So, I think social media is an amazing tool as well as gamification. What I've been doing is looking at all the games that are out there. And we're trying to have a social media environmental message. In fact, I spent a couple of days playing a game which really dealt with the Middle East crisis and put you in a place where you started to think about if I was an Israeli leader or the Palestinian leader, or a representative from the UN, I had five different avenues, directions I had to go given a particular scenario — maybe a bomb went off in a marketplace. What would I do? And how would I address that? And what decisions would I make? Would I use diplomatic means? Would I use military means?


And I played the game for quite some time, and I came away from it with what I believe was a very realistic perspective on how challenging it is to make the right decisions, that you always have tradeoffs. And some stakeholder group is likely to be unhappy. We can't be very Pollyanna-ish and always think there's going to be a win-win, that there are tradeoffs. So, that's the kind of thing that I think.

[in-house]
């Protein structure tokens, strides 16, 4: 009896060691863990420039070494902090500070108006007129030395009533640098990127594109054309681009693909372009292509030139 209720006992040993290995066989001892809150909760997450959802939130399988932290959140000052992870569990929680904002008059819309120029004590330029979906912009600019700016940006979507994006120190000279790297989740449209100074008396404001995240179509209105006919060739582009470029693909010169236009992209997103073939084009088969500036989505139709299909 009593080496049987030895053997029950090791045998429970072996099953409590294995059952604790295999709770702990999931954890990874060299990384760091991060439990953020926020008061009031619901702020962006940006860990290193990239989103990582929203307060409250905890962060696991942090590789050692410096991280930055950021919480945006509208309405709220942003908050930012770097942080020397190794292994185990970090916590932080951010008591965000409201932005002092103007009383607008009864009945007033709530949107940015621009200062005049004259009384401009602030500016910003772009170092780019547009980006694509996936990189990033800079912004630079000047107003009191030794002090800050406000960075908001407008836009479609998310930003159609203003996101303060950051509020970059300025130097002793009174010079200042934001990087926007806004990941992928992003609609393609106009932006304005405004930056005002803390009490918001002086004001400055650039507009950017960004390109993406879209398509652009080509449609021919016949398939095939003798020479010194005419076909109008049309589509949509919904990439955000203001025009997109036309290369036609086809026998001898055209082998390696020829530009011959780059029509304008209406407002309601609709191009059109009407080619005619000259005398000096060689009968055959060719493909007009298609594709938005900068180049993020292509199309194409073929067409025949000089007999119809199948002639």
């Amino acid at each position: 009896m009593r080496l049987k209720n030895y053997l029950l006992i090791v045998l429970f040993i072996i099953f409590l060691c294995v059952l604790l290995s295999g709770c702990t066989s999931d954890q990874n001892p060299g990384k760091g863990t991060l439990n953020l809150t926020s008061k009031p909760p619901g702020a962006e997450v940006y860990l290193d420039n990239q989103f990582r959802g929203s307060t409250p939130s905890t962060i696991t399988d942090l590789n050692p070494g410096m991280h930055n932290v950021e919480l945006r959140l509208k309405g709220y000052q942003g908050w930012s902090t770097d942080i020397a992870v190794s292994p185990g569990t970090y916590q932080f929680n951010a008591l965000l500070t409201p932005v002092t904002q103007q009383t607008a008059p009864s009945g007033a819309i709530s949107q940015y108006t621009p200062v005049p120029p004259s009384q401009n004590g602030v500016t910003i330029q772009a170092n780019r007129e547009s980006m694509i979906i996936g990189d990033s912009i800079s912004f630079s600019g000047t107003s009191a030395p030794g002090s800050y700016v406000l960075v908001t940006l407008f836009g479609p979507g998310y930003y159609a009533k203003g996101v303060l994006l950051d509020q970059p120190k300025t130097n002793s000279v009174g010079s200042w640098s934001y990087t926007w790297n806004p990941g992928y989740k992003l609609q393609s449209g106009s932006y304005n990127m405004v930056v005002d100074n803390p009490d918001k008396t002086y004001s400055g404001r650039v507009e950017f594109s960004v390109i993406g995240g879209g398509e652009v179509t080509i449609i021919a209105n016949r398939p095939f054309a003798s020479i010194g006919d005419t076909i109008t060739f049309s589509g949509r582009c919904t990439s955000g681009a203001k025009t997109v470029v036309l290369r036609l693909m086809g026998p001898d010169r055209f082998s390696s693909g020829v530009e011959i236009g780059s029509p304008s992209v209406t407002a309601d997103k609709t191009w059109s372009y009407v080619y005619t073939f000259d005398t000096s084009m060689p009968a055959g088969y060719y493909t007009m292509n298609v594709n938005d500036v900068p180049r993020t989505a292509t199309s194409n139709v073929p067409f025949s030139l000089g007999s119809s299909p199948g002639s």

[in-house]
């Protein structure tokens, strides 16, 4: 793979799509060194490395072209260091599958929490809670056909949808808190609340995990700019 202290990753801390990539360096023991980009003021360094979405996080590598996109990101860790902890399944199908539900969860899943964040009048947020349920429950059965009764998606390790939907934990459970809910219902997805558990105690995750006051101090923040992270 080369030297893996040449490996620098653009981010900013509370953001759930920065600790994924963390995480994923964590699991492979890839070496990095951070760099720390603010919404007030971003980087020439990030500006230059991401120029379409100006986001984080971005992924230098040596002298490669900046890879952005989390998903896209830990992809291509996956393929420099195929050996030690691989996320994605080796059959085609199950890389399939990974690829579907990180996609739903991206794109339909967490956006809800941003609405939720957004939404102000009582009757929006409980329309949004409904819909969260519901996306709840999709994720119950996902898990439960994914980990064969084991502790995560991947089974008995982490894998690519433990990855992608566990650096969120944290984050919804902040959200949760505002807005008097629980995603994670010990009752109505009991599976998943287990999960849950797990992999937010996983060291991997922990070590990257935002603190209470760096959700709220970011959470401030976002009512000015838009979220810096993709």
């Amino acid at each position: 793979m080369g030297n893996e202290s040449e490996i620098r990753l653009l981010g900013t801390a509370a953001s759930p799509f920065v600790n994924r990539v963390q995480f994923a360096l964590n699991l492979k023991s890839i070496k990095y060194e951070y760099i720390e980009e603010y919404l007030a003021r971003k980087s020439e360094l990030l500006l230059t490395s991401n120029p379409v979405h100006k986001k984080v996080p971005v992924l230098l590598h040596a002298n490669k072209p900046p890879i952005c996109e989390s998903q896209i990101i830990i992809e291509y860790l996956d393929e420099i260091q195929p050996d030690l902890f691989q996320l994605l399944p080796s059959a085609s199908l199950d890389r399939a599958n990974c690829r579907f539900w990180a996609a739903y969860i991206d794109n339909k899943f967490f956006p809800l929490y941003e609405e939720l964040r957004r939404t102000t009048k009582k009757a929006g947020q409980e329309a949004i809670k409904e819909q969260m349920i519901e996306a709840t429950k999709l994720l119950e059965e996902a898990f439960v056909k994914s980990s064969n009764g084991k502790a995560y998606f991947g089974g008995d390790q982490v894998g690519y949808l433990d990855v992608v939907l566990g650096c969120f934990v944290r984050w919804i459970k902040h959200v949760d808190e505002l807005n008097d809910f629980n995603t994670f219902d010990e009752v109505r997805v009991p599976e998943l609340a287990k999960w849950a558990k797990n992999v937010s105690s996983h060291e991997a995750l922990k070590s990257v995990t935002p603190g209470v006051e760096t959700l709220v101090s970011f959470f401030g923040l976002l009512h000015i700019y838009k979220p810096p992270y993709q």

Imagine using virtual reality and bringing people into the rainforest, or bringing them into a mine in the Congo, and having them actually experience it and feel it, and feel what it's like to be there, and how what the connection is between the product they're buying — that phone or that car or that laptop with a rechargeable battery — it that comes from that region of the world. Just to know that connection. I believe that's going to be increasingly important.


And I'm living right now in Silicon Beach, and I worked for the better part of 15 years in Silicon Valley, and so it's nice to see the intersection. What you've gotten in Silicon Beach is the technology combined with the media industry that really knows — and the entertainment industry — know about storytelling, and they know about narrative and how to inspire and engage and get people to particular and how to activate people. And so, I think we're coming into some very exciting times. I'm very optimistic and hopeful that together we're going to solve a lot of the challenges that we're facing environmentally and socially on the planet.


Thank you, Bonnie, for sharing today on supply chain sustainability.


Thank you very much. I appreciate it.



About Bonnie Nixon





Bonnie Nixon.jpg

Bonnie Nixon


Sustainability Strategy | Environmental | Human Rights | Stakeholder Management | Supply Chain | Ethical Sourcing | CSR